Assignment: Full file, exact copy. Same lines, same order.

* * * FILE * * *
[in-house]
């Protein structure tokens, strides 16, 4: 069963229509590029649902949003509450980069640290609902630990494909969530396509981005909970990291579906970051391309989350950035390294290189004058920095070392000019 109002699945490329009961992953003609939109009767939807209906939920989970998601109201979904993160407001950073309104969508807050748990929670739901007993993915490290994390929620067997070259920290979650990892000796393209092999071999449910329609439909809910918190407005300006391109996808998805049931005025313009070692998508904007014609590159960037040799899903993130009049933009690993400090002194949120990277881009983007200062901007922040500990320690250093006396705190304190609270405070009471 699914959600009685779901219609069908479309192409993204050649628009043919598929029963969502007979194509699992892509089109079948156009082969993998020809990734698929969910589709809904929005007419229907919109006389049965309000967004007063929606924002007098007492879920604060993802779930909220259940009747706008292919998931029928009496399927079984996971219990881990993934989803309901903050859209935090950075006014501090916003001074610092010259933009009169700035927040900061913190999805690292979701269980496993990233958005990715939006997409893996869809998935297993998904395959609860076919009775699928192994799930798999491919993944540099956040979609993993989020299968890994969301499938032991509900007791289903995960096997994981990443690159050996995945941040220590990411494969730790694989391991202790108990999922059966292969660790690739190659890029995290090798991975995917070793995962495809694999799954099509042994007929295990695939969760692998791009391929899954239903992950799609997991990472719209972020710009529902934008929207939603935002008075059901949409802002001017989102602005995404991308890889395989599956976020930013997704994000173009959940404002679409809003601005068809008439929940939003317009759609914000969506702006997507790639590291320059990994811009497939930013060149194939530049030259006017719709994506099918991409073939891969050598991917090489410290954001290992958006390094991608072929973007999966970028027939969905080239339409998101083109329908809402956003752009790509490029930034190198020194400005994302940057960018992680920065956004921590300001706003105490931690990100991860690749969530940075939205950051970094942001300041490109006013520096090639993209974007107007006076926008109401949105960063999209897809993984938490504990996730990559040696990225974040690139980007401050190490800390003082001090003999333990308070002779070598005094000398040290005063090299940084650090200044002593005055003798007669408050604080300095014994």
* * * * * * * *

[in-house]
């Protein structure tokens, strides 16, 4: 069963229509590029649902949003509450980069640290609902630990494909969530396509981005909970990291579906970051391309989350950035390294290189004058920095070392000019 109002699945490329009961992953003609939109009767939807209906939920989970998601109201979904993160407001950073309104969508807050748990929670739901007993993915490290994390929620067997070259920290979650990892000796393209092999071999449910329609439909809910918190407005300006391109996808998805049931005025313009070692998508904007014609590159960037040799899903993130009049933009690993400090002194949120990277881009983007200062901007922040500990320690250093006396705190304190609270405070009471 699914959600009685779901219609069908479309192409993204050649628009043919598929029963969502007979194509699992892509089109079948156009082969993998020809990734698929969910589709809904929005007419229907919109006389049965309000967004007063929606924002007098007492879920604060993802779930909220259940009747706008292919998931029928009496399927079984996971219990881990993934989803309901903050859209935090950075006014501090916003001074610092010259933009009169700035927040900061913190999805690292979701269980496993990233958005990715939006997409893996869809998935297993998904395959609860076919009775699928192994799930798999491919993944540099956040979609993993989020299968890994969301499938032991509900007791289903995960096997994981990443690159050996995945941040220590990411494969730790694989391991202790108990999922059966292969660790690739190659890029995290090798991975995917070793995962495809694999799954099509042994007929295990695939969760692998791009391929899954239903992950799609997991990472719209972020710009529902934008929207939603935002008075059901949409802002001017989102602005995404991308890889395989599956976020930013997704994000173009959940404002679409809003601005068809008439929940939003317009759609914000969506702006997507790639590291320059990994811009497939930013060149194939530049030259006017719709994506099918991409073939891969050598991917090489410290954001290992958006390094991608072929973007999966970028027939969905080239339409998101083109329908809402956003752009790509490029930034190198020194400005994302940057960018992680920065956004921590300001706003105490931690990100991860690749969530940075939205950051970094942001300041490109006013520096090639993209974007107007006076926008109401949105960063999209897809993984938490504990996730990559040696990225974040690139980007401050190490800390003082001090003999333990308070002779070598005094000398040290005063090299940084650090200044002593005055003798007669408050604080300095014994």